I’m inclined to say no, at least if we want to be careful.
Cultural relativism is the following claim:
CR: An action is morally permissible just in case it is accepted by your culture.
Thus, according to cultural relativism, the very same act can be both morally permissible and morally impermissible since the act may be accepted by one culture and not accepted by another culture. So, according to cultural relativism a single act can enjoy disparate moral statuses. The important point though is that the act has those properties in virtue of CR – in particular, in virtue of the objective moral truth that is CR. So, on this picture there are objective moral truths (or at least one, but you could get more by looking at the entailments of CR).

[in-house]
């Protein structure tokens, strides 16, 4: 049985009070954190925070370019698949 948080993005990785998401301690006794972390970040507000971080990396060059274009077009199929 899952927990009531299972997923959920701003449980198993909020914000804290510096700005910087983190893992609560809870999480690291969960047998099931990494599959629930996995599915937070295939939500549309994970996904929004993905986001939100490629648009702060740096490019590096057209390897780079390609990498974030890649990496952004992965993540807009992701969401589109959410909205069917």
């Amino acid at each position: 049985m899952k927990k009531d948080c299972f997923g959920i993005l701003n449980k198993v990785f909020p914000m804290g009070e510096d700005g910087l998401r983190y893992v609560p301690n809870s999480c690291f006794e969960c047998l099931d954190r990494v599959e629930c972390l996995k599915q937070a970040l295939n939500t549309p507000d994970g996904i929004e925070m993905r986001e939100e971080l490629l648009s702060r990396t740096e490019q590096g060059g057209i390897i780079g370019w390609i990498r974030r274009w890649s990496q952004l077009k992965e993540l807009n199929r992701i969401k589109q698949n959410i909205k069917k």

Consider now evidentialism. Evidentialism is the following claim:
E: S is justified in believing p just in case S’s evidence supports p.
Is evidentialism a kind of epistemic relativism? It doesn’t seem to be, yet it shares some features with CR. Different people can have different bodies of evidence, and thus different beliefs will be justified for them. Things could be such that S is justified in believing p and S’ is not. But the justificatory status that p has for these individuals, it has in virtue of E – in particular in virtue of the objective epistemic truth that is E.
So, the verdicts that E gives about beliefs and that CR gives about actions, are all given in reference to objective truths. I think that is reason to not consider either E or CR kind of relativism. If E and CR *are* to count as relativisms, it becomes *really* hard to see what would make a view not a relativistic view.